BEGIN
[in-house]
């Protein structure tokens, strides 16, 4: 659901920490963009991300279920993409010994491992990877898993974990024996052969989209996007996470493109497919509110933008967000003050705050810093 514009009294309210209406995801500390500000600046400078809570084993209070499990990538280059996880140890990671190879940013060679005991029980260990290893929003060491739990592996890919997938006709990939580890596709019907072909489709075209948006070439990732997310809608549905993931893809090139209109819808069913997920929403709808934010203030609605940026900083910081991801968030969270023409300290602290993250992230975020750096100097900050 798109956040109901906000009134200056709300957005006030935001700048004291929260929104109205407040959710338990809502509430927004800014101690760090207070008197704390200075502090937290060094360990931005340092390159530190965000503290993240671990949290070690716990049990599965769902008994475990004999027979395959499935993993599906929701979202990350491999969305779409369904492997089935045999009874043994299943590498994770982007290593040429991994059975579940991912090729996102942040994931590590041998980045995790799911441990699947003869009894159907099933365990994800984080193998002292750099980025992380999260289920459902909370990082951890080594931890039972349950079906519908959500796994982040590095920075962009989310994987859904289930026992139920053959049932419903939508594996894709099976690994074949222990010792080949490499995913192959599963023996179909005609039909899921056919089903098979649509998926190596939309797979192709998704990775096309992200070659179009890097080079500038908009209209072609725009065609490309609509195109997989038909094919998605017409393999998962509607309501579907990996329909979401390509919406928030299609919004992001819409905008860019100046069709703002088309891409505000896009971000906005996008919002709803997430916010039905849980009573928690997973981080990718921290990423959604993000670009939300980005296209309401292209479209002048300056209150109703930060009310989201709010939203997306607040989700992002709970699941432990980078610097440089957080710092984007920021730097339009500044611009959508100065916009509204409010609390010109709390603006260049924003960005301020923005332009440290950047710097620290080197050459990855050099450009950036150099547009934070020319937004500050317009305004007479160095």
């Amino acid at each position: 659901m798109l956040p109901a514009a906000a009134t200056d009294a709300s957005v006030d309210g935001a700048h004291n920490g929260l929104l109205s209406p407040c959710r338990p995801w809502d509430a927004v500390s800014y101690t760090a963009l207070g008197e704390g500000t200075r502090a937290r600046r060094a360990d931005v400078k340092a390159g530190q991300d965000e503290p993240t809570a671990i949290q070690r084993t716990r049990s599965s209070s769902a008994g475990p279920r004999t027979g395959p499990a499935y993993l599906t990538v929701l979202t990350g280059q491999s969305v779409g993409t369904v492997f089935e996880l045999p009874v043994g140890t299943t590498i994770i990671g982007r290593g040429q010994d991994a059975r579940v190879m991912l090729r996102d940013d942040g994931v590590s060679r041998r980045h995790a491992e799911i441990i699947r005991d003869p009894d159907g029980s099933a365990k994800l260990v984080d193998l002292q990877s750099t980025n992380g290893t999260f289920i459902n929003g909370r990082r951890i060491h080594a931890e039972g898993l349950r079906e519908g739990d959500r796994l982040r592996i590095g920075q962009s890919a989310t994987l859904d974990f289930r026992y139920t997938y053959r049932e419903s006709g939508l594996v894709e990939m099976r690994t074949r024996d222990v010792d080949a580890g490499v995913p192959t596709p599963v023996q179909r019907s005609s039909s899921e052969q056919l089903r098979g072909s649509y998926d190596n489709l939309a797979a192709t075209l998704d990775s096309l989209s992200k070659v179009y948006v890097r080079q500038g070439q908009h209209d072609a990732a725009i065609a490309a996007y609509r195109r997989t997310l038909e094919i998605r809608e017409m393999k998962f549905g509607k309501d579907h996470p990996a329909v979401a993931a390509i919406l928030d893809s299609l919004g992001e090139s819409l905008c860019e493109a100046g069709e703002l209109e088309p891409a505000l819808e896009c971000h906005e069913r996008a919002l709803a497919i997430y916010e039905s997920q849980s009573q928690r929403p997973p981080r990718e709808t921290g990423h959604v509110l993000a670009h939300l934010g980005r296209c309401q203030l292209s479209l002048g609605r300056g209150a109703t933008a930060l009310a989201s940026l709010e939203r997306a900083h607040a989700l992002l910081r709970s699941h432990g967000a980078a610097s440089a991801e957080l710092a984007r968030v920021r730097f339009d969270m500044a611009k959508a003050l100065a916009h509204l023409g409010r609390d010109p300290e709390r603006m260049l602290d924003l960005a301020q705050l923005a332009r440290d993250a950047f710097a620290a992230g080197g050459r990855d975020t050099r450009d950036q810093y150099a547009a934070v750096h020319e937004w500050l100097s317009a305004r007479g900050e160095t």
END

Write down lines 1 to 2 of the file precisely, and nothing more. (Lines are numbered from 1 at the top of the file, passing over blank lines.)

[in-house]
């Protein structure tokens, strides 16, 4: 659901920490963009991300279920993409010994491992990877898993974990024996052969989209996007996470493109497919509110933008967000003050705050810093 514009009294309210209406995801500390500000600046400078809570084993209070499990990538280059996880140890990671190879940013060679005991029980260990290893929003060491739990592996890919997938006709990939580890596709019907072909489709075209948006070439990732997310809608549905993931893809090139209109819808069913997920929403709808934010203030609605940026900083910081991801968030969270023409300290602290993250992230975020750096100097900050 798109956040109901906000009134200056709300957005006030935001700048004291929260929104109205407040959710338990809502509430927004800014101690760090207070008197704390200075502090937290060094360990931005340092390159530190965000503290993240671990949290070690716990049990599965769902008994475990004999027979395959499935993993599906929701979202990350491999969305779409369904492997089935045999009874043994299943590498994770982007290593040429991994059975579940991912090729996102942040994931590590041998980045995790799911441990699947003869009894159907099933365990994800984080193998002292750099980025992380999260289920459902909370990082951890080594931890039972349950079906519908959500796994982040590095920075962009989310994987859904289930026992139920053959049932419903939508594996894709099976690994074949222990010792080949490499995913192959599963023996179909005609039909899921056919089903098979649509998926190596939309797979192709998704990775096309992200070659179009890097080079500038908009209209072609725009065609490309609509195109997989038909094919998605017409393999998962509607309501579907990996329909979401390509919406928030299609919004992001819409905008860019100046069709703002088309891409505000896009971000906005996008919002709803997430916010039905849980009573928690997973981080990718921290990423959604993000670009939300980005296209309401292209479209002048300056209150109703930060009310989201709010939203997306607040989700992002709970699941432990980078610097440089957080710092984007920021730097339009500044611009959508100065916009509204409010609390010109709390603006260049924003960005301020923005332009440290950047710097620290080197050459990855050099450009950036150099547009934070020319937004500050317009305004007479160095």